Direct Conversion of Cellulose and Hemicellulose to Fermentable Sugars by a Microbially-Driven Fenton Reaction

Significance Statement

Lignocellulose is recalcitrant to enzymatic degradation due to the crystalline structure of the cellulose polymers and strong bonding to lignin, and the main components of lignocellulose include complex carbohydrate and aromatic polymers. Microbial degradation of lignocellulose is conventionally initiated by enzymes produced by lignocellulolytic fungi or bacteria.

A team of researchers led by Professor Thomas J. DiChristina from the Georgia Institute of Technology developed a microbially-driven Fenton reaction that fragments cellulose and hemicellulose, degrades cellodextrins and xylodextrins, and produces short-chain oligosaccharides and monomeric sugars in a single bioreactor. The research work is now published in Bioresource Technology.

According to the authors, the microbially-driven Fenton reaction was introduced to generate extracellular HO radicals that fragmented cellulose and hemicellulose, degraded cellodextrins and xylodextrins, and produced short-chain oligosaccharides and monomeric sugars in a single bioreactor system that operated at neutral pH conditions. Instead of the conventional lignocellulose-degrading enzymes, cellulose and xylan were fragmented and degraded by a microbially-driven Fenton reaction in a single bioreactor.

They confirmed the ability of the microbially-driven Fenton reaction to degrade carboxymethyl cellulose CMC and xylan in Fe(III)-amended liquid batch cultures exposed to nine alternating aerobic and anaerobic phases. The initial 78 h time period shows that the total number of carboxymethyl cellulose and xylan reducing ends increased sharply, indicating that shorter oligosaccharides were produced through degradation of the partially fragmented carboxymethyl cellulose and xylan polymers. The total number of xylan-reducing ends exposed during xylan fragmentation was 2-fold greater than the number of carboxymethyl cellulose reducing ends exposed during CMC fragmentation. The authors found that the rates of microbially-catalyzed Fe(III) reduction and O2-catalyzed Fe(II) oxidation were not affected by the presence of carboxymethyl cellulose or xylan.

The newly developed microbially-driven Fenton reaction reported in this study was able to produce a suite of short-chain oligosaccharides and fermentable sugars that were subsequently transformed enzymatically to the more readily degradable bioplastic polyhydroxybutyrate (PHB; published in Applied and Environmental Microbiology). Their research thus laid the foundation for development of consolidated bioprocesses for lignocellulose degradation that may be linked to downstream production of a myriad of useful bioproducts, such as ethanol, butanol, biodiesel, bioplastic, and lactic acid.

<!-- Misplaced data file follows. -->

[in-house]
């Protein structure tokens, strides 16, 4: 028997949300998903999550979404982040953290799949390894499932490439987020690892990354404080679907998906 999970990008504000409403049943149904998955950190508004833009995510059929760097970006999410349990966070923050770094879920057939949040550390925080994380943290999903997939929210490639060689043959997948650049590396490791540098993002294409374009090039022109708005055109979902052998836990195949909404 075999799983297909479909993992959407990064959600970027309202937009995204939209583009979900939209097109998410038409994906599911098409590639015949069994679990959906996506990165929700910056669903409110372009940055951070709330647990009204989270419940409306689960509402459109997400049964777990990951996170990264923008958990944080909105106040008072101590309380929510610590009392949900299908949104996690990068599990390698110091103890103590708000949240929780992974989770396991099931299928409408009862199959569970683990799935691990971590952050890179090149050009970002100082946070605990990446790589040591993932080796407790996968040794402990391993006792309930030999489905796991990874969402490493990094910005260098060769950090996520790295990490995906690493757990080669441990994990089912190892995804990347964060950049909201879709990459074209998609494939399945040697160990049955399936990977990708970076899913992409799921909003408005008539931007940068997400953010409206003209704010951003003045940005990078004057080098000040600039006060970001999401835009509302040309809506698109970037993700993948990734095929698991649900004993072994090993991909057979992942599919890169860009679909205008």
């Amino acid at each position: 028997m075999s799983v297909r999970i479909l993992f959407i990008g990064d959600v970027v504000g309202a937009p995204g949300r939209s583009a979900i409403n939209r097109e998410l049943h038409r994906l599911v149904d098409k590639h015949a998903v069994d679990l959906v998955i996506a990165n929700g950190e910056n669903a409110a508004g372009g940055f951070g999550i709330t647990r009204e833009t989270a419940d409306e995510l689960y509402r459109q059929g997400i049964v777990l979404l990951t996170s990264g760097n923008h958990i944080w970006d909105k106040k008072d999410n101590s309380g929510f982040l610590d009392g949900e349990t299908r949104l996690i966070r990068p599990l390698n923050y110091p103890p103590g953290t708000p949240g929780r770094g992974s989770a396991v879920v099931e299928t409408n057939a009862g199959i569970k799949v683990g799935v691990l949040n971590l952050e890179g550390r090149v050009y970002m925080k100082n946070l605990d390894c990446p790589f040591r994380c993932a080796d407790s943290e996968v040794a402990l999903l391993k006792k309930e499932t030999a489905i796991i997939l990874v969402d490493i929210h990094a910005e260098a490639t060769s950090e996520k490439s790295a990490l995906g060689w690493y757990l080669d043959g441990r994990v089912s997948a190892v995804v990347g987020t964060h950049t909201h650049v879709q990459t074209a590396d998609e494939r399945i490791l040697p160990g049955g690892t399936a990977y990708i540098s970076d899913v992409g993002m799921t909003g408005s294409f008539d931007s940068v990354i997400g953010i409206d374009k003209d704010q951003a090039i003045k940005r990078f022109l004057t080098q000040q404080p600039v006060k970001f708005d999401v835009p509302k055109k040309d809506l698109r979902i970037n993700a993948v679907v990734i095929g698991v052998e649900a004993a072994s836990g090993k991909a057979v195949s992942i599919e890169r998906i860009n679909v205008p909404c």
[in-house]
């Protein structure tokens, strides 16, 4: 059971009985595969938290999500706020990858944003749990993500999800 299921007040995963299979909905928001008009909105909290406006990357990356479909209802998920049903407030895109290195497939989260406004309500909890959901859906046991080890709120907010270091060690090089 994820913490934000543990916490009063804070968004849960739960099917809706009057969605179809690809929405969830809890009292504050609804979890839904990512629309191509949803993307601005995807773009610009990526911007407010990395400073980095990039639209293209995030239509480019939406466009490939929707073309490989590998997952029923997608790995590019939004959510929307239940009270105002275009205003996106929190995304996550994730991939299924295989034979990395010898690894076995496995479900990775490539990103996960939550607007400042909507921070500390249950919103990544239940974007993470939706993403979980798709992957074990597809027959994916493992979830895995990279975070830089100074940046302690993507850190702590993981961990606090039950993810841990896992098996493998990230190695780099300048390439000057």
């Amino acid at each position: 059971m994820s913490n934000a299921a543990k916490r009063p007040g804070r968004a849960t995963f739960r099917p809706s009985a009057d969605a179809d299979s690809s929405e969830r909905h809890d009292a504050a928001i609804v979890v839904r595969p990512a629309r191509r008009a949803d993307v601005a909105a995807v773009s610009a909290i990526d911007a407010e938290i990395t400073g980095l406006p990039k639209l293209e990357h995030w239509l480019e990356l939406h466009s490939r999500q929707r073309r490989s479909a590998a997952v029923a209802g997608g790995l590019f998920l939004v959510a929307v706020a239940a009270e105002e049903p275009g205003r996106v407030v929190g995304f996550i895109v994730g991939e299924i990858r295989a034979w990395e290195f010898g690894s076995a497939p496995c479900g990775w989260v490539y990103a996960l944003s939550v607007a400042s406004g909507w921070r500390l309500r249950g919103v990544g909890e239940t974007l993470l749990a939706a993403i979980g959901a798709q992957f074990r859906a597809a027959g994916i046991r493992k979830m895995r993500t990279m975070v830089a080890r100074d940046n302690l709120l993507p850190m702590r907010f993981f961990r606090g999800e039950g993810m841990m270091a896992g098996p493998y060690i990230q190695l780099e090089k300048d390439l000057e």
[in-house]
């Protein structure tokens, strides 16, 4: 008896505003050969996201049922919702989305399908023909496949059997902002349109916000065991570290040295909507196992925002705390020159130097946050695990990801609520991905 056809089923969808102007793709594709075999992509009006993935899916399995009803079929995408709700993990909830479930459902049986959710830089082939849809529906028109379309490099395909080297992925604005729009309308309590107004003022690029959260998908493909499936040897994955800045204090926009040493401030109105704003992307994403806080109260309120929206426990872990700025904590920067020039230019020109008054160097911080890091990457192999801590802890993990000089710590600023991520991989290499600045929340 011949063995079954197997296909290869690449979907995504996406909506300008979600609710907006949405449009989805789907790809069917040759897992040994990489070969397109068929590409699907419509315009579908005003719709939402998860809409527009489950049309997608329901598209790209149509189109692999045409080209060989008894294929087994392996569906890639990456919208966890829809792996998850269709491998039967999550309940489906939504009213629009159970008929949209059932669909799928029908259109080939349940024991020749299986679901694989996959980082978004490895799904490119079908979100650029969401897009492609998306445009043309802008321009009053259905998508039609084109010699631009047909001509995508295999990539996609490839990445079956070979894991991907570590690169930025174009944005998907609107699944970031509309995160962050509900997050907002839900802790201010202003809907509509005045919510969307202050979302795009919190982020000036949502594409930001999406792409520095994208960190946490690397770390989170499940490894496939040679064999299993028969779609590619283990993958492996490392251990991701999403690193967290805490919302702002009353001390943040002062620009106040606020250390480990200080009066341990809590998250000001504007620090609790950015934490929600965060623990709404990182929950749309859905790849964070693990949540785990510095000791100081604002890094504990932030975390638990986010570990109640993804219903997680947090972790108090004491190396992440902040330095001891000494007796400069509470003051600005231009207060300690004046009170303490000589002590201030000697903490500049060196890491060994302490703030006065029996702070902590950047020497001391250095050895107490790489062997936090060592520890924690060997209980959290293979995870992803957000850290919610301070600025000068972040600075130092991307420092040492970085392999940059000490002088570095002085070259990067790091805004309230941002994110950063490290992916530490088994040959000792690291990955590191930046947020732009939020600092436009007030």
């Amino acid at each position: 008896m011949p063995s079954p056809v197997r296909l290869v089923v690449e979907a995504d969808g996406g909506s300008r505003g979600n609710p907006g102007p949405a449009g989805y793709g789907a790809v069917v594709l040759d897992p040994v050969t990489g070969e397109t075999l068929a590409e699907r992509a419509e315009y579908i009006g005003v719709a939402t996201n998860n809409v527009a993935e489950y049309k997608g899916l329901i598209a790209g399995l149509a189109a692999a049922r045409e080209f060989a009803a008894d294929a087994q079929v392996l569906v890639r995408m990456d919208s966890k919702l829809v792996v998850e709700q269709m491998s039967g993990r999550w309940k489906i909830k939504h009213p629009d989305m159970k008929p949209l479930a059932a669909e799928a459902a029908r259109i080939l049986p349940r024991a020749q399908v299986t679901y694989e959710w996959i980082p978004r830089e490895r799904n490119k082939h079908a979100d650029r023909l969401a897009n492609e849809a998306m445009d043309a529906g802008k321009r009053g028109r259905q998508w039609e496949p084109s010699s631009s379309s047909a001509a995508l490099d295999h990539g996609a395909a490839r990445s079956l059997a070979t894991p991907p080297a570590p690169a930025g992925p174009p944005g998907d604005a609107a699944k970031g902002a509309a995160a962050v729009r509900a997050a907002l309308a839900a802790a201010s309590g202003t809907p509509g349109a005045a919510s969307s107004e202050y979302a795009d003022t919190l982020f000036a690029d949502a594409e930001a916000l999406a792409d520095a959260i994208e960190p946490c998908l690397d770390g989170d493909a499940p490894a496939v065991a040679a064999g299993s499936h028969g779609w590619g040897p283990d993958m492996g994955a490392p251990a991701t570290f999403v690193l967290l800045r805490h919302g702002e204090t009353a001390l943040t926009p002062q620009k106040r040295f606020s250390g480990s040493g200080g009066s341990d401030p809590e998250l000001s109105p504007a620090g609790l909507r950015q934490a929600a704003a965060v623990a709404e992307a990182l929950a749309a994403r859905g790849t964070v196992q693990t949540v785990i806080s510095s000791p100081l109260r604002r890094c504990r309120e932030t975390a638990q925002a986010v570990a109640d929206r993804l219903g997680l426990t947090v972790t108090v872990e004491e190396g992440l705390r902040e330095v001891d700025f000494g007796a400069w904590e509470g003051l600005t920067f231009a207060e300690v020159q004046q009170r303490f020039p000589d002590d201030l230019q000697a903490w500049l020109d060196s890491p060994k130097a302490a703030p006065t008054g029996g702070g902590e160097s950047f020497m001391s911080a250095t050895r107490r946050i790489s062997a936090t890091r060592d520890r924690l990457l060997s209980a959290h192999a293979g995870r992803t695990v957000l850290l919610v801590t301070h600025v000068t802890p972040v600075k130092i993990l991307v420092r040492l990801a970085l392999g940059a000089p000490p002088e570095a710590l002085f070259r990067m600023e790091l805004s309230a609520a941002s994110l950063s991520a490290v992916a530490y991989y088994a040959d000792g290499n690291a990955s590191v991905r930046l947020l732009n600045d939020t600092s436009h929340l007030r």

Conversion of Cellulose and Hemicellulose to Fermentable Sugars by a Microbially-Driven Fenton Reaction
Microbially-driven Fenton degradation of cellulose and xylan

About the author

Dr. Thomas J. DiChristina received his BS in Chemical Engineering from the University of Rochester (Rochester, NY), MS in Physical Chemistry from the University of Bordeaux (Bordeaux, France), and PhD in Environmental Engineering Science from Caltech (Pasadena, CA). He was awarded a National Science Foundation Postdoctoral Fellowship to carry out postdoctoral research at the Woods Hole Oceanographic Institution (Woods Hole, MA). He currently holds the title of Full Professor in the School of Biological Sciences at Georgia Tech (Atlanta, GA) where he has been a faculty member for 24 years.

His areas of research expertise include the molecular mechanism of microbial metal respiration, bioremediation of hazardous organic and inorganic contaminants, and novel techniques for production of biofuel and biorefinery products from renewable lignocellulosic biomass.

About the author

Dr. Ramanan Sekar received his B. Tech in Chemical Engineering from Anna University (Chennai, India), MS degree in Chemical Engineering from SUNY Buffalo (NY), and PhD in Biology from Georgia Tech.

His areas of research expertise include bioremediation of hazardous organic contaminants, and novel techniques for biofuel and biorefinery products from renewable lignocellulosic biomass. He recently joined Intel Corporation (Hillsboro, OR) as a Process Engineer in lithography.

About the author

Dr. Hyun-Dong Shin received his PhD in Genetic Engineering from Kyungpook National University (Daegu, South Korea) and is currently a Research Scientist in the School of Biological Sciences at Georgia Institute of Technology (Atlanta, GA). He is author of approximately 130 scientific papers.

His areas of research expertise include enzyme and metabolic engineering for production of biofuel and biorefinery products from renewable lignocellulosic biomass and bioremediation of radionuclides by anaerobic metal-reducing microorganisms.

References

Ramanan Sekar, Hyun Dong Shin, Thomas J. DiChristina, Direct Conversion of Cellulose and Hemicellulose to Fermentable Sugars by a Microbially-Driven Fenton Reaction, Bioresource Technology 218 (2016) 1133–1139.

Sekar, R., H-D. Shin, and T. DiChristina. 2016. Activation of an otherwise silent xylose metabolic pathway in Shewanella oneidensisApplied and Environmental Microbiology, 82:3996-4005.

School of Biology, Georgia Institute of Technology, Atlanta, GA 30332, United States.

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